Why Cold Weather Makes MS Worse and What To Do About It
Living with multiple sclerosis (MS) is challenging any time of year, but for some people, the cold winter months exacerbate symptoms like stiff muscles, muscle spasms, and difficulty moving the limbs. When combined, these factors can make even simple activities like getting dressed, preparing a meal, or turning up the thermostat challenging, especially if you live on your own.
In this article, we take a closer look at the causes of weather-related MS symptoms and provide some tips and suggestions for relieving them.
Why does cold weather exacerbate the symptoms of MS?
Researchers aren’t entirely sure why cold weather affects some people with MS and not others, but it’s thought that when the temperatures drop, the nerve activity in your brain and spine slows down.
“If a person with MS gets cold, it can impact the speed at which messages are sent along nerves that have been previously damaged,” said Conor O’Flynn, a medical professional with more than 20 years of experience and operations manager at UK-based company O’Flynn Medical. “This can cause symptoms to worsen temporarily.”
Victoria Glass, MD, a practicing doctor agrees, noting that “the cold makes MS worse because extreme temperatures affect the functions of nerves within the central nervous system.”
It’s also important to consider the impact of MS on your mental health. During the winter and early spring, “reduced movement coupled with isolation can lead to depression,” said O’Flynn. “If you’re experiencing these feelings or care for an MS patient who is, it’s important to seek professional help.”
What can someone with MS do to make the winter months more comfortable?
If you or your care recipient have MS and struggle with sensitivity to the cold, it’s crucial to maintain a comfortable temperature in your home. There are several ways to do this, including:
Dressing in layers. Instead of wearing just a t-shirt and jeans, layer up. The temperature changes throughout the day both inside and out. If you’re wearing multiple layers, you can remove or add them as needed. “Clothes will help you retain heat,” said Dr. Glass “and if it gets too hot, you can lose some layers and still remain comfortable.”
Protecting your extremities. Your feet and hands are especially susceptible to freezing temperatures. Make sure to keep them bundled up when spending time outside. “Wear thick socks, lined boots, and hand-warmers,” said Dr. Glass. “But don't place the warmers directly on you or your loved one’s skin to prevent burns.”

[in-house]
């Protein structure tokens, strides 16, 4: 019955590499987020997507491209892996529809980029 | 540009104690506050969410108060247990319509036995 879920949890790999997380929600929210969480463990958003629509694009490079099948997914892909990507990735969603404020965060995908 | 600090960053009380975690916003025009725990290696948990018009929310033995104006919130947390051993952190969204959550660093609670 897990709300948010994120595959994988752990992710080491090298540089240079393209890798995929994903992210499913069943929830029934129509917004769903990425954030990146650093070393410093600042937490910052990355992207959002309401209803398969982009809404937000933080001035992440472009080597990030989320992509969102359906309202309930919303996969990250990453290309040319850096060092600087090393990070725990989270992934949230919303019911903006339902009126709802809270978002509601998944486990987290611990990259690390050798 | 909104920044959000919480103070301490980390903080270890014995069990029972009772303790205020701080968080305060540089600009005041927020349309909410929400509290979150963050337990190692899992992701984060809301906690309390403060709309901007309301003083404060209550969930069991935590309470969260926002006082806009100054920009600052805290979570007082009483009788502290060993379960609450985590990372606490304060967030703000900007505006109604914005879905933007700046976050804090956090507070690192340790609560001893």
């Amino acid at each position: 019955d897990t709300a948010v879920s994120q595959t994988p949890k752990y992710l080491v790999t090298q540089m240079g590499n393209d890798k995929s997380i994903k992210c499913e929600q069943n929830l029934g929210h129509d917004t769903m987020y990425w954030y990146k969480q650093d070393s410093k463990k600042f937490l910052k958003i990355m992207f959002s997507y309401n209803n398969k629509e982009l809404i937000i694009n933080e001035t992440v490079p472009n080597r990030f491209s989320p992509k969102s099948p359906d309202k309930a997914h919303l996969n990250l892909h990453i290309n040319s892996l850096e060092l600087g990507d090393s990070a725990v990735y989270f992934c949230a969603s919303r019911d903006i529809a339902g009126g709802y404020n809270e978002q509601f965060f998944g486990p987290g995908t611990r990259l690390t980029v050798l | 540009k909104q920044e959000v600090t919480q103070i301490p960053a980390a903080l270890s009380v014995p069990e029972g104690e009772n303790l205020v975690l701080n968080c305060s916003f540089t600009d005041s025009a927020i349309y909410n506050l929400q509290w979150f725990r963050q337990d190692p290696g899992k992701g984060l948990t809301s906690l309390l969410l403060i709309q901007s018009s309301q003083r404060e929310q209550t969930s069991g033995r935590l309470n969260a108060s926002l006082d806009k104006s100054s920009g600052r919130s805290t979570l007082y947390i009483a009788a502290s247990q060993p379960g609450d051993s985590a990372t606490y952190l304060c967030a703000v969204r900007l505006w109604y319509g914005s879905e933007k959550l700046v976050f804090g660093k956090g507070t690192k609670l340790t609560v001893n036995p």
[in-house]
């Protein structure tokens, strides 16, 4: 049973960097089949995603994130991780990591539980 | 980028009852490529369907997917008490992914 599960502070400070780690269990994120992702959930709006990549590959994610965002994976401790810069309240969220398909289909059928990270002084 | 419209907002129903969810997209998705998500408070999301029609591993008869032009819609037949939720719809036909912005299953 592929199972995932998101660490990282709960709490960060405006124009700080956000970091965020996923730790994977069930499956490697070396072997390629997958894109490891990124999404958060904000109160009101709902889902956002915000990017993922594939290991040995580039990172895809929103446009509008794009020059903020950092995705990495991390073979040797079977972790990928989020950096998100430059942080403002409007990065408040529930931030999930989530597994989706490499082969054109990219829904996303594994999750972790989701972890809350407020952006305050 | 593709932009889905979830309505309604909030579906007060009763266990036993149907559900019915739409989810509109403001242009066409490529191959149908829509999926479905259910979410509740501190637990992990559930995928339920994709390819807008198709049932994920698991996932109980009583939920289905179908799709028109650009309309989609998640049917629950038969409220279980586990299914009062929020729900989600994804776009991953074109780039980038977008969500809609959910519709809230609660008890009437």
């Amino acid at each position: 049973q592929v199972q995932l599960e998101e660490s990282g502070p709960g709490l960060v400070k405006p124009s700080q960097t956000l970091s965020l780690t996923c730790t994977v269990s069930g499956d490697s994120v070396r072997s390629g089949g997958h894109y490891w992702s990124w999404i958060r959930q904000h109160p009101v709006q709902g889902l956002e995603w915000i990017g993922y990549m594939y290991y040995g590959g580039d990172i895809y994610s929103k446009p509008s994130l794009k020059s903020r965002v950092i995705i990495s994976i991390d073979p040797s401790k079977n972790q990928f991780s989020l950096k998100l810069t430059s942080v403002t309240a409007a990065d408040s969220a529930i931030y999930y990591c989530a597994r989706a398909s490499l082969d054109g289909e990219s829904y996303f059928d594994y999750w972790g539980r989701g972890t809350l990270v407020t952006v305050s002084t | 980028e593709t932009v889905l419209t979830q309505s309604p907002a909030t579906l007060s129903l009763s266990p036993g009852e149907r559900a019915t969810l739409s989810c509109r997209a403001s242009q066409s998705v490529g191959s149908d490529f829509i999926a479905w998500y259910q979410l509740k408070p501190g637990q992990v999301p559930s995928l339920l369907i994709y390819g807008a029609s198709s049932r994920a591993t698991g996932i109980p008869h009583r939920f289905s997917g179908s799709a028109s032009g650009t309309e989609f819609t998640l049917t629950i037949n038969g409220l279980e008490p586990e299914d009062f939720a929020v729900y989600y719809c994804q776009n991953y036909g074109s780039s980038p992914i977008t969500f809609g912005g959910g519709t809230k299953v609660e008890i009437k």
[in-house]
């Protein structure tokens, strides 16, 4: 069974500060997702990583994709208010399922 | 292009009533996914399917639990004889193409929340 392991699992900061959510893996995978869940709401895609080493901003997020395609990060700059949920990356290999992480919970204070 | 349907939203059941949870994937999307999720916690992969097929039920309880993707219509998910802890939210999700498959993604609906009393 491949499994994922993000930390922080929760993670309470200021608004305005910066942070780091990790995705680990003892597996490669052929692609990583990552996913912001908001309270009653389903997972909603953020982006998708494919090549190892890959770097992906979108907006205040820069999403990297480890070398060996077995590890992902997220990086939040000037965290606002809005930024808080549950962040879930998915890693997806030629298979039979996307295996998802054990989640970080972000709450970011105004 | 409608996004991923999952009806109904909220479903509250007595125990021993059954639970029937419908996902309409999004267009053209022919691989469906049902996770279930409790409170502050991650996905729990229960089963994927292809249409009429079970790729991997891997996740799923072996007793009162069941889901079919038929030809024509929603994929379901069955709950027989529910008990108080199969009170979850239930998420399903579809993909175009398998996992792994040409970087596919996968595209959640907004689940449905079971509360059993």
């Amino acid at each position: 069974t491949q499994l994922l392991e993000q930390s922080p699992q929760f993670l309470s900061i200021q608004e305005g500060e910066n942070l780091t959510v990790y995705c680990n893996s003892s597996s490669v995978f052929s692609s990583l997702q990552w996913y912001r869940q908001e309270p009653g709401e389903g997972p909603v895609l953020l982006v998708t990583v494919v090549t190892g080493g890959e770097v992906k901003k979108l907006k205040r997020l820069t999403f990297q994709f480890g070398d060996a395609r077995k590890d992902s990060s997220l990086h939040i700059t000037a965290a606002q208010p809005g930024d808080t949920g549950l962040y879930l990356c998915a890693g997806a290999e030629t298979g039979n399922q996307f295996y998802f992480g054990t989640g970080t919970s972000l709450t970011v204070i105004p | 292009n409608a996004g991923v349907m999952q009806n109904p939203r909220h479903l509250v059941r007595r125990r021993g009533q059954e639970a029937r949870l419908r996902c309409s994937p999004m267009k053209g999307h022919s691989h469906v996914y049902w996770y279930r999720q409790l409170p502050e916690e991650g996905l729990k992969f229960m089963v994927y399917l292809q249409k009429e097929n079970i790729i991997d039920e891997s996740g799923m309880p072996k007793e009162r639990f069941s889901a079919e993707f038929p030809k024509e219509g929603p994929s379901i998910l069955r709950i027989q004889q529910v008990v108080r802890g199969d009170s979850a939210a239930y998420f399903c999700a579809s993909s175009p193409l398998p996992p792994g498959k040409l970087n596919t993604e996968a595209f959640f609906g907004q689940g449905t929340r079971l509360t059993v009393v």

Warming-up with a hot meal or drink. When it’s cold outside, consider warming up with your favorite meal or beverage. Soups and stews are hearty and nutritious, while drinks like hot chocolate, hot coffee, or herbal tea can increase your body temperature and keep you comfortable.
Getting plenty of sunlight. During the winter, there’s less sunlight. Unfortunately, that increases your risk of a vitamin D deficiency, which can make the symptoms of MS worse. If you live in a climate that allows it, sit outside on the porch for 10-15 minutes or go on a short walk around the neighborhood. If that’s not an option, talk with your primary care physician about taking a vitamin D supplement.
Keeping an emergency kit nearby. If the symptoms of MS affect your mobility, making it difficult to stand up or move around, pack an emergency kit that includes supplies like a heating pad, a remote control for the thermostat, and a foldable grabber/reaching tool.
If you’re home alone and don’t have anyone to help, these products can make getting around and staying warm much easier.
Taking your medication at the right time. Taking your MS medication at the right time can significantly reduce uncomfortable symptoms. “It’s recommended you plan any trips outdoors around 30-90 minutes AFTER taking your medication,” said O’Flynn. “ This should give adequate time for the effects to kick in and be at their peak levels.”
What can someone with MS do to enhance their mobility during the winter?
Now that you know a little bit more about how to relieve the cold weather symptoms of MS, let’s look at some of the ways you can enhance your mobility.
Even though multiple sclerosis affects everyone differently, there are several activities that can make a big difference. Dr. Glass recommends:
Practicing easy aerobics exercises (This article from EveryDayHealth is a great place to start).
Enrolling in physical therapy with a qualified professional.
Enrolling in occupational therapy (if you want to increase your independence or need help with activities of daily living).
Asking your doctor about Botox treatments to reduce spasticity.
Working with a podiatrist.
You might also benefit from using a walking aid like a cane, a walker, or a rollator. To browse our selection of mobility supplies and accessories, click here.
The winter season can make living with multiple sclerosis incredibly challenging, but if you take action, gather the necessary supplies, and make an effort, it’s possible to experience a significant improvement in your symptoms.
Good luck, and as always, if you have questions about any of the products we carry here at Carewell, contact our friendly Care Specialists by calling (855) 855-1666 or sending an email to firstname.lastname@example.org.
Chad Birt is a freelance B2B and B2C medical writer who resides in Astoria, Oregon. When he isn't behind a keyboard, you can find him hiking, camping, or birdwatching with his wife Ella and their two dogs, Diane and Thoreau.